Wednesday, April 18, 2012

Today's Major Market Move: Natural Gas Futures Down 35% Year to Date

Natural Gas front month futures dropped through the psychologically import $2 level a little over a week ago so we figured it was about time that we dedicated a post to the colorless, odorless substance. It's not like we've been ignoring the commodity; we've featured it as the topic of our "Major Market Move" post already five times this year. The 35% drop in price year-to-date makes it the biggest decliner in the commodity space. Here's the top 10:

Click here to go to the live table.
If the 35% decline isn't dramatic enough for some readers, all they need to do is look back to June 2011. Natgas reached a price of 4.82 per million BTUs, its high for 2011, and is currently down over 60% from that point.

Click here to go to the live chart.
Storage capacity continues to fill up with the EIA reporting 25 billion cubic feet of gas being stored last week, above the 23 bcf estimate. After the storage facilities are topped out, gas is then kept in the pipelines for storage. After the pipelines... it's either A) cap the well which is not a trivial process, B) flare the gas off providing a nice light show for nearby residents or C) sell the gas directly on the open market. If C) happens in any kind of reasonable volume, those attempting to catch the falling knife right now will most likely end up losing a few fingers or even a limb. In the near term, without temperatures rising significantly to increase energy demand, traders expect prices to grind lower. Here's some more color from the Dow Jones news wires via the WSJ:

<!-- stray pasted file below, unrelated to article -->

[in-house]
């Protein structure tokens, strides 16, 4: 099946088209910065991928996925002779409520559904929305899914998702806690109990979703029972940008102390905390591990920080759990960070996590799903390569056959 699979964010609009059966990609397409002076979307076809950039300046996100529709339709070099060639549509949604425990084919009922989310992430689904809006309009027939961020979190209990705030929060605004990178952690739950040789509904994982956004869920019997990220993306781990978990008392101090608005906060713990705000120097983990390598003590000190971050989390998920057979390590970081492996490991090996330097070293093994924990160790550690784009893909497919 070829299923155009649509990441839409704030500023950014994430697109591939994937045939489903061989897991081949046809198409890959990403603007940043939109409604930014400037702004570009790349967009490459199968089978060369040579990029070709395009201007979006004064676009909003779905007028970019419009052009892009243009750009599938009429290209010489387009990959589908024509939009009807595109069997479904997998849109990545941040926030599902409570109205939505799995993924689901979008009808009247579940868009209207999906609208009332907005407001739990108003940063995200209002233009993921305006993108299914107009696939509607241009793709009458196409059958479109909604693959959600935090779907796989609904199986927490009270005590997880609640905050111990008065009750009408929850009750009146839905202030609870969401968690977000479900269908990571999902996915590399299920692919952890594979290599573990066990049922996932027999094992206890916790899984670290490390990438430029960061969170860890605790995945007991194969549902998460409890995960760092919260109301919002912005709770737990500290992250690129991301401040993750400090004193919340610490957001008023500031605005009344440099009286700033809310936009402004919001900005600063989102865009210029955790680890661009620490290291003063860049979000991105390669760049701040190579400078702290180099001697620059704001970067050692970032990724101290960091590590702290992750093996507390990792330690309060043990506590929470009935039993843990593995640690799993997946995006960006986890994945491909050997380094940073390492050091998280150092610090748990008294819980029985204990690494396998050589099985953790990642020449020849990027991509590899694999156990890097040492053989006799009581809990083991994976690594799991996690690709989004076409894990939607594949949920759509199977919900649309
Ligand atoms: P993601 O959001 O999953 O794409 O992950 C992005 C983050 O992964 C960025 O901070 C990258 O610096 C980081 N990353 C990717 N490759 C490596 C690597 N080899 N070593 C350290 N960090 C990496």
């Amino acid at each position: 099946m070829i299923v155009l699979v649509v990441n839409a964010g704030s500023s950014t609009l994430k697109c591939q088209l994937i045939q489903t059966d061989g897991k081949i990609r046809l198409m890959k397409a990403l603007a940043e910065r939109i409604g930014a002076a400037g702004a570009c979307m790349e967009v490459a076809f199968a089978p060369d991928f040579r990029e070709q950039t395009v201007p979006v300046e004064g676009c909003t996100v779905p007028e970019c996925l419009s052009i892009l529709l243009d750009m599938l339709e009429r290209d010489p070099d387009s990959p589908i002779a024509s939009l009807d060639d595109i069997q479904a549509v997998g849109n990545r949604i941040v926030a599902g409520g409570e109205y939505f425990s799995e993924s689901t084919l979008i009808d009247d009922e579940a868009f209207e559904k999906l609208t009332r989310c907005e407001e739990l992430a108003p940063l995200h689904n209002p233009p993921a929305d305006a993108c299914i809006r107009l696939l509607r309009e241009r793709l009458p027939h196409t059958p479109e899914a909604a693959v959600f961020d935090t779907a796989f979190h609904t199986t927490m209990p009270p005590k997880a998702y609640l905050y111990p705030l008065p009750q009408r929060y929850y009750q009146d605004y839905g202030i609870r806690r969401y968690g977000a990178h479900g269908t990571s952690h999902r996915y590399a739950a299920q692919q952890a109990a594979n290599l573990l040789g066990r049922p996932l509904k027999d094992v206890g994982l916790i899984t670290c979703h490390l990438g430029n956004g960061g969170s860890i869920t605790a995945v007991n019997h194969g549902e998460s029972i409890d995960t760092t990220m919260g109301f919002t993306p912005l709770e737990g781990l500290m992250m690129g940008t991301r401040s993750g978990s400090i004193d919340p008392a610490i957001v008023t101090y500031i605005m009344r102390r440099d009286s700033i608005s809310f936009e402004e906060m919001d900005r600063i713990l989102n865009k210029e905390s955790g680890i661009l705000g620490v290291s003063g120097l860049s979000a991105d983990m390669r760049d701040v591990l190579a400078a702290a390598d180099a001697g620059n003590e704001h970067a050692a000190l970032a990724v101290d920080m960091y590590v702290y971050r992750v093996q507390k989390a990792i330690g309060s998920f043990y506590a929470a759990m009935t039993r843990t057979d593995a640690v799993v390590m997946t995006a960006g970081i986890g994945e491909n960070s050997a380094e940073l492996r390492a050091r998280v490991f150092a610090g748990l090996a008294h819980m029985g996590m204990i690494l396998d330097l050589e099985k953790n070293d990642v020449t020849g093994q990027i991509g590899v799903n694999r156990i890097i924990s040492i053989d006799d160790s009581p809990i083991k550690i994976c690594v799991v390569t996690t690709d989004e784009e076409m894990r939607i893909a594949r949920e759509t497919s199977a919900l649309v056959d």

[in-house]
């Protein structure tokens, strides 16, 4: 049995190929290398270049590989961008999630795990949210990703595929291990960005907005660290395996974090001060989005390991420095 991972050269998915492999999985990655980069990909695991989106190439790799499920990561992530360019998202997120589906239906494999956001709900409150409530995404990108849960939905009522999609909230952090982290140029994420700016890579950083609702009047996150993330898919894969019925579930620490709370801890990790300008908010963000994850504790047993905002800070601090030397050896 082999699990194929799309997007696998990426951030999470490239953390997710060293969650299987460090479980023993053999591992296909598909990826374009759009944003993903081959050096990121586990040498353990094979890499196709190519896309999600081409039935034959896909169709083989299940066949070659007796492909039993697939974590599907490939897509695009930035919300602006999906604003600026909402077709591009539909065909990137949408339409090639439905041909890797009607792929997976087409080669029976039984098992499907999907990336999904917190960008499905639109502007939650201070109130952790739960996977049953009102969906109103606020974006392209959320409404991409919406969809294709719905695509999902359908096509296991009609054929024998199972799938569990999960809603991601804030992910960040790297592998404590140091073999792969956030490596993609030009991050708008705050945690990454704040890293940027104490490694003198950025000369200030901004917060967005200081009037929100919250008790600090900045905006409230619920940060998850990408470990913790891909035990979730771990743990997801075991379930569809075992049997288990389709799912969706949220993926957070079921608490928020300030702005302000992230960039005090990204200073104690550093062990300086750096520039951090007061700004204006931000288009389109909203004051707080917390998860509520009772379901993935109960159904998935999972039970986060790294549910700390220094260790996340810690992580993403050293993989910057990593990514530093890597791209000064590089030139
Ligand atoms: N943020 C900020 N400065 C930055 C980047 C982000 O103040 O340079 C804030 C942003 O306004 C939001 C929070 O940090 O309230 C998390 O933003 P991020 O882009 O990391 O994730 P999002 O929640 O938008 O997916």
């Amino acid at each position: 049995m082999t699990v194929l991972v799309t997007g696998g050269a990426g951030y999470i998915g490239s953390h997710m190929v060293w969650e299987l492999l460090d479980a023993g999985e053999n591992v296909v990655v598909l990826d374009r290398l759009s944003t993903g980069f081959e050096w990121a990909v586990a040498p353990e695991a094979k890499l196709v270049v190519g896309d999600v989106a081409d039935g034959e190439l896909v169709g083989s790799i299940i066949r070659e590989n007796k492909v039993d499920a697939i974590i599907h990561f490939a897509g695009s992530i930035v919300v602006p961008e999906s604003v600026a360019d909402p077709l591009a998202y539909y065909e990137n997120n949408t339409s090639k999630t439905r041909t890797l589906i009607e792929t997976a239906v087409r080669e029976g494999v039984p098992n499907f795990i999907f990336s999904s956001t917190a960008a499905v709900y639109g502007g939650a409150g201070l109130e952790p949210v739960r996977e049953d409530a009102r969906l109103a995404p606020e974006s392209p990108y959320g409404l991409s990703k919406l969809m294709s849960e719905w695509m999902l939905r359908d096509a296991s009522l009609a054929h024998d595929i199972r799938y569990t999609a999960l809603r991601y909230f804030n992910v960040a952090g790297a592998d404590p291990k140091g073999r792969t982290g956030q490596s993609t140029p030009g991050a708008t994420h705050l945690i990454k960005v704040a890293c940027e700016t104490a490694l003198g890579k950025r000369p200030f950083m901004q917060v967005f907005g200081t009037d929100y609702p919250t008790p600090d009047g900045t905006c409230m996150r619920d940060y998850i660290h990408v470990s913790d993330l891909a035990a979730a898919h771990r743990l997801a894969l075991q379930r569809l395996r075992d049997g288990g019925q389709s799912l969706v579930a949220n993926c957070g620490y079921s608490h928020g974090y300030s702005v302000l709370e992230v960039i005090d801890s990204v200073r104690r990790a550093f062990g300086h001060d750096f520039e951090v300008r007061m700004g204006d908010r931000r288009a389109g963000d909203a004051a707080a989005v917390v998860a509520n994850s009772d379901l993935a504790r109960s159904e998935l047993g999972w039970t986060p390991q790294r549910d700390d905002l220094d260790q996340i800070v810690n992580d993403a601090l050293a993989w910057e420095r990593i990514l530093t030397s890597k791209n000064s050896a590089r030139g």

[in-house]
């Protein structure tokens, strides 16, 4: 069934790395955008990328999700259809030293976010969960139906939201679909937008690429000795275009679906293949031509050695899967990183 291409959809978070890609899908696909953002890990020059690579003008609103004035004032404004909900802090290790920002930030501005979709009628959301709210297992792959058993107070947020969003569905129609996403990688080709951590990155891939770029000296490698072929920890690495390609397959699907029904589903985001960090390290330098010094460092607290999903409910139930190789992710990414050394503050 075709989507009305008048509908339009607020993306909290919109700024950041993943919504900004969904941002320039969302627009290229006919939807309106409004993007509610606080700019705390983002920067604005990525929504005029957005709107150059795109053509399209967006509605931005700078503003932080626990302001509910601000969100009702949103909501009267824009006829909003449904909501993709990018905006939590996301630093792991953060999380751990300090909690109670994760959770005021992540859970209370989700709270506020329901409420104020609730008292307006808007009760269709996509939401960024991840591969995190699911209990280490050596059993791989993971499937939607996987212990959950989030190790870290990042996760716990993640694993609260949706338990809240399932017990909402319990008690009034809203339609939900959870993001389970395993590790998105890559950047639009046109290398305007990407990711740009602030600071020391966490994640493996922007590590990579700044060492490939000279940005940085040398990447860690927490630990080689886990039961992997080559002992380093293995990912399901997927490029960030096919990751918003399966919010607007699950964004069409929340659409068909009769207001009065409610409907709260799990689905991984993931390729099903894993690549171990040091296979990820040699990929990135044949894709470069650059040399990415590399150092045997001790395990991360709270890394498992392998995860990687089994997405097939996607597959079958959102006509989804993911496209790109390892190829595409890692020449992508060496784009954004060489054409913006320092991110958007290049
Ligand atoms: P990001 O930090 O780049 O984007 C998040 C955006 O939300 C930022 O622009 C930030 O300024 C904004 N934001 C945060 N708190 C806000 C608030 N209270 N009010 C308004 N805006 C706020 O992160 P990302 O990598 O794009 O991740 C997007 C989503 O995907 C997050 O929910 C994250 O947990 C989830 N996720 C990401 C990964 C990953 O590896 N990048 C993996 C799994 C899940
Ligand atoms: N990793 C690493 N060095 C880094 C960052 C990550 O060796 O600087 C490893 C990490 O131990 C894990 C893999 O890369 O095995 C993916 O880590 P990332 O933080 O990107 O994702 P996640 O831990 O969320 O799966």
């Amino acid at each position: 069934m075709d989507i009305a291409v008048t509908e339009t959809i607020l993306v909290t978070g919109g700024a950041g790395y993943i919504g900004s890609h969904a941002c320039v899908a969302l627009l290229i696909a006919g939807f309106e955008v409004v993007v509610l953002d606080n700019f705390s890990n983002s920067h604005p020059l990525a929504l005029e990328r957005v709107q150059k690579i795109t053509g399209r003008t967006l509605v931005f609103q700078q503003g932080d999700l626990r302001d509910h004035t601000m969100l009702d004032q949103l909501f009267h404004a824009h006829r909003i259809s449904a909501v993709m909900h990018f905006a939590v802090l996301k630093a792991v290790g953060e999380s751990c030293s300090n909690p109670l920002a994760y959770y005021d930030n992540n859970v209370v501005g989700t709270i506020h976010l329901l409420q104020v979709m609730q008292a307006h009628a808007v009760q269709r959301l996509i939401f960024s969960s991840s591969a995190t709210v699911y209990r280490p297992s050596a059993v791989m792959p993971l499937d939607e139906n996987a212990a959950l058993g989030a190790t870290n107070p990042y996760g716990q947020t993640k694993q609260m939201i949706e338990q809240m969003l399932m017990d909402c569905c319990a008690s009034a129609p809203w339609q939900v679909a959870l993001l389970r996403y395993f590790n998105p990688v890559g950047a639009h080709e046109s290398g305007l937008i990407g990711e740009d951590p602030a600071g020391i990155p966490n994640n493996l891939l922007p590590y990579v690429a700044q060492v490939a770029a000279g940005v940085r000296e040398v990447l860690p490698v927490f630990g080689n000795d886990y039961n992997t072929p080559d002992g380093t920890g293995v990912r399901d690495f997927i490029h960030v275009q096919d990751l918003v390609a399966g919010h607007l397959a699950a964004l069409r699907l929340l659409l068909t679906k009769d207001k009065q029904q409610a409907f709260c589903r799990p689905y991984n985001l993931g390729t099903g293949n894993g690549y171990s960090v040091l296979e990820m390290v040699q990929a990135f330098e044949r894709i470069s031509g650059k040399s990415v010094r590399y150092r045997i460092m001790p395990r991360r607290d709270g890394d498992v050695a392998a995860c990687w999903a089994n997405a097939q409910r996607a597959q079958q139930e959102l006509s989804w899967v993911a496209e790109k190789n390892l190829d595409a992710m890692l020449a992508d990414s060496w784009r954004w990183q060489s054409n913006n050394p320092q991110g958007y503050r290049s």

Traders said prices now appear on target to test the $1.85/mmBtu level, last reached in September 2001.

Gene McGillian, broker and analyst at Tradition Energy, said the market looks likely to continue to "grind into new 10-year lows" and stay weak for the next six months, barring a summer demand spike or significant cutbacks in output.

The EIA data "does nothing to alleviate the glut of supply we have and there's no sign of producers letting up yet" on lofty output, he said.

In a three-month forecast for May through July, the National Oceanic and Atmospheric Administration said Thursday that above-normal temperatures are expected to stretch from the southwest across to much of the East Coast.

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